Google office in Tel Aviv 311.
(photo credit: REUTERS/Baz Ratner)
A brain drain of Israeli computer experts, engineers and scientists has been
ameliorated thanks to numerous international companies establishing research and
development centers here. So said Prof. Yitzhak Ben-Yisrael, chairman of the
Science and Technology Ministry’s National Council for Research and Development
(MOLMOP), who spoke Thursday at the Herzliya Conference.
noted that Israel has one of the world’s highest rates of R&D centers
established by multinational companies; 46 percent of all companies here are
multinational ones, compared to only 5% in Japan. It was recently announced that
Apple would set up an R&D center here, following in the footsteps of Google,
IBM, Intel, Microsoft, Hewlett Packard, Texas Instruments and others, he told
A total of 75% of R&D expenditures in Israel’s business
sector come from foreign companies, and as such, Israel has one of the largest
concentrations of such centers, he continued.
Eighty percent of
multinational companies’ investment goes to business services such as
computerization, compared to 20% for various branches of industry.
foreign companies, said Ben-Yisrael, take advantage of the intellectual property
developed by Israeli talent, but prefer to manufacture the products elsewhere.
As a result, Israel does not reap the full benefit of its R&D. Nevertheless,
there is no doubt that multinational companies contribute to the Israeli market
by creating jobs and relatively high salaries, thus reducing the brain drain of
creative young people.
In 2009, exports of R&D services totaled $5
billion – an unprecedented amount equal to more than half of the country’s
national expenditures on civilian R&D, he said. Over 40% of patents that the
business sector in Israel has taken out and that are registered in the US are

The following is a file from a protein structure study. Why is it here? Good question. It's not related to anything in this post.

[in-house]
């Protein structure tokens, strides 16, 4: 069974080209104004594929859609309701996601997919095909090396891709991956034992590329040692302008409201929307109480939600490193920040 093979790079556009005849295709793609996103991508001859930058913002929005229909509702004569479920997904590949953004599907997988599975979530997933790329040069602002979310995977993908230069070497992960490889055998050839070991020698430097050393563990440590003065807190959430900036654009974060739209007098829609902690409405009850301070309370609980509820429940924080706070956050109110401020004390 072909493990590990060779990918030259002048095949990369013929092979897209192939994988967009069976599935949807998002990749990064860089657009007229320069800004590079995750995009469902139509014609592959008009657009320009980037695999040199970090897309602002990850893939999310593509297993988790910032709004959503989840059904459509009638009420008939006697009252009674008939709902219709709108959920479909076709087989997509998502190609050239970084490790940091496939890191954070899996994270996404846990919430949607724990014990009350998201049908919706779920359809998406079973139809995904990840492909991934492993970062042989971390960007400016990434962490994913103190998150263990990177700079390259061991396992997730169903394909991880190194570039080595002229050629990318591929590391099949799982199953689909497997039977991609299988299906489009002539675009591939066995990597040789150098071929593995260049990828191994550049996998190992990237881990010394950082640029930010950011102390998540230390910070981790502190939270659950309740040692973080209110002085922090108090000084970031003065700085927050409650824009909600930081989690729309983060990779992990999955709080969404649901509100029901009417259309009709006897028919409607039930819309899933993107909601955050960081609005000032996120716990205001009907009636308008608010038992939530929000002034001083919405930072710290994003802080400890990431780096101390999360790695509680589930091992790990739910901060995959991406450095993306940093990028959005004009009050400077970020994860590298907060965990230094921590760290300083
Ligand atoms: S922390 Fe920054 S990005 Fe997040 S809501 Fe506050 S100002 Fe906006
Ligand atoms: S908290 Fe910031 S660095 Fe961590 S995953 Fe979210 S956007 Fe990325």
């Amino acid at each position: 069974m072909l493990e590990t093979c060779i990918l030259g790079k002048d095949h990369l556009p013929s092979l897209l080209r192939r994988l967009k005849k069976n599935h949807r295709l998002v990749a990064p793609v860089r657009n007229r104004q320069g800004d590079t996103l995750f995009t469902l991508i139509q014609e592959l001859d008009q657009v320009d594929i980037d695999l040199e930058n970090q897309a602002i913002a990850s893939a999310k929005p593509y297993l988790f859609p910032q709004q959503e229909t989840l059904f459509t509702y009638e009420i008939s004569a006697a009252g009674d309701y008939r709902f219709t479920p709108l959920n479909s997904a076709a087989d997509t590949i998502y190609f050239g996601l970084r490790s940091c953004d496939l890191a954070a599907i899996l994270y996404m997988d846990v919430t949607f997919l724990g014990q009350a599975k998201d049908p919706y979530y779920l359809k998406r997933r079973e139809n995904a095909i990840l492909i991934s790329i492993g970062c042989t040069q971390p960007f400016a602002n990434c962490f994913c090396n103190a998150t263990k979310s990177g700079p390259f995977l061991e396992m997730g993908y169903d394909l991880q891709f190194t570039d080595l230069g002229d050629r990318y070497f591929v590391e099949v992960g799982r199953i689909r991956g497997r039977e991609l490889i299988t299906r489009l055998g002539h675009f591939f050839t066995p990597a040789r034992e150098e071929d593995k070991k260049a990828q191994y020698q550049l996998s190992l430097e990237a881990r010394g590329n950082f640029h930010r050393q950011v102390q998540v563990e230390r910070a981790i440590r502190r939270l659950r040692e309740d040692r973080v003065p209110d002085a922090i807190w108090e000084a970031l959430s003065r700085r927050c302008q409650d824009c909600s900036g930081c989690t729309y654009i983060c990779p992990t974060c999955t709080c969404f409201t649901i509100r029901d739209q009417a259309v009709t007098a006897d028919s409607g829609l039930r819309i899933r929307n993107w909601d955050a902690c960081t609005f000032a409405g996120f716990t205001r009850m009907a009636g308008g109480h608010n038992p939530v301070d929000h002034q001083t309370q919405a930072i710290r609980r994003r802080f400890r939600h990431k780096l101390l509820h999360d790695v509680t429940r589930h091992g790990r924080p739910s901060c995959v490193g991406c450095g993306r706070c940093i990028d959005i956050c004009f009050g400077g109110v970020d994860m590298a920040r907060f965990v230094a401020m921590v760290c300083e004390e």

held by foreign companies.
“Those who enjoy the fruits and income of the
Israeli brain are the multinational companies,” Shlomo Hirshkovitz, an adviser
to MOLMOP, told the conference participants.
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R&D promotes growth in
the economy and contributes to technological competition in the world, but in
Israel, the process is cut in the middle because the products are manufactured
elsewhere, he said, suggesting that this likely harmed economic
While in the early ’90s, Israel was No. 1 in per-capita
publication of scientific articles, today it is only 13th in the world. In 2010,
according to the Central Bureau of Statistics and MOLMOP, 17% of Israelis who
had a doctorate in the exact sciences and engineering from local universities
between 1997 and 2008 spent an extended period abroad.
“We have made a
sharp turnabout from R&D based mostly on academia, to one based on business
R&D,” Ben-Yisrael concluded. “It may be that the time has come to again
increase R&D investments in institutions of higher learning.”
and Technology Minister Daniel Herschkowitz, who also spoke at the conference,
said that the European Union and the rest of the world were concerned with the
huge gap between basic scientific knowledge and applying it.
“At the same
time we worry about low scores on school tests compared to other countries,” the
minister said. “However, we must internalize the fact that we are excellent in
thinking outside the box. To a certain degree, this thinking is the antithesis
of the education system. We know to produce original thoughts, and this
creativity is what separates the excellent from the outstanding.”
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